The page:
I love the hills.
When I was a bit younger I used to go on holiday to various bits of Scoland with my family, and the older I got the more I noticed the hills. For a long time they seemed far off and unatainable. There they would lie at the end of huge valleys and across boggy moors, quietly beckoning. None of my family were real hill-walkers so I felt bound by the seat belt of the car and the rain drumming on the B&B bedroom windows.
Near the end of my school days something happened which changed everything. I went on a Duke of Edinburgh Expedition, as part of the Gold Award. The expedition was a 50 mile walk over 4 days through some of wildest Scotland. Up to this point I had always dissapointed the Scots half of my family by demonstrating apparent indifference to their side of my heritage. Those 4 days changed a lot. A seed was sown and that seed has grown.
Perhaps the greatest thing about hill walking in Scotland is that you feel the word ‘freedom’ has taken on new meaning. Rights of access laws now permit you to walk pretty much anywhere, and when you’re starting out up a hill on a crisp November morning the feeling is overwhelming. I just don’t think there are that many places, at least in Europe, where it’s so easy to feel in such a wild place, yet be within a couple of hours of two large cities. If you ever want to understand what I mean, look no further than the work of one of the finest photographers in the world, Colin Prior. He lets you see Scotland as it really feels to me.
Last weekend highlighted the often fine line between perfection and disaster that can describe the winter hills of Scotland. On Saturday I had an incredible day in the southern highlands with a pal of mine. The weather was calm, sunny and snowy, which let me tell you is pretty rare in November in the highlands. It perfectly demonstrated everything that is great about being in the hills in winter. Crisp snow underfoot, rich sunlight lighting up the landscape and the sure knowledge that you’d better get moving because it’ll be dark by 4pm.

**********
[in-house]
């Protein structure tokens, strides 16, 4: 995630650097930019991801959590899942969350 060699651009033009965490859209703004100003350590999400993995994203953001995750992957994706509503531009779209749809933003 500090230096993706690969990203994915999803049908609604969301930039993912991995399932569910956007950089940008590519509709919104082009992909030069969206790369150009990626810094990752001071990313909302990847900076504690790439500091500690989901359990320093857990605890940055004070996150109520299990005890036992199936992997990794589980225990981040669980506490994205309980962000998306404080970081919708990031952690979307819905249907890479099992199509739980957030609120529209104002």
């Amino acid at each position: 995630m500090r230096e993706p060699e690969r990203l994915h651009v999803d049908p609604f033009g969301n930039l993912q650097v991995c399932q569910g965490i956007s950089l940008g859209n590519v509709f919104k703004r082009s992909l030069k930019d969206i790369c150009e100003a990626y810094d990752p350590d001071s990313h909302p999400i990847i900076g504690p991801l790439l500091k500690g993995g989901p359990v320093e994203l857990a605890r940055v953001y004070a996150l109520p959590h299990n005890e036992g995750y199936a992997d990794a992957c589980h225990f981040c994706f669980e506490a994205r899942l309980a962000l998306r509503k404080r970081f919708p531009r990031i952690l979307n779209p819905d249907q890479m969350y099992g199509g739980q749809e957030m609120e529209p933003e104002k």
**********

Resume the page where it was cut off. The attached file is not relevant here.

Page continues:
It was a special day. We encountered red deer, snow hares and a very inquisitive raven that seemed to follow us from mountain to mountain. The day had everything from energy sapping snow plodding to a pretty exciting climb up a snowy slope full of old boulders. This was probably the most challanging bit of winter walking I’ve done, but it did nothing other than make me feel a strong urge for more.
On Sunday two climbers set out for a day in the hills with, I’m quite sure, a similar sense of excitement. They finished their climb but on descent the weather closed in. Only a few hours earlier, and barely a hundred miles south, we had been blessed with incredible weather. But up in the northern corries 70mph winds and driving snow showed just how brutal things can turn. The death of young folks like this is very difficult to take. On the one hand it seems going into the hills in winter is a crazy thing to do. But as anyone who winter walks or climbs will tell you, the lure is hard to resist. I suppose in the end it highlights, not for the first time, how little you can afford to take for granted. Whether it’s the weather or health or sitting around the dinner table with family, it’s sometimes hard to believe how frivilous you can be.
The next time I set out at 7am up a cold dark hillside, I will try to remember that sometimes you’ve got to go home to climb the mountain.
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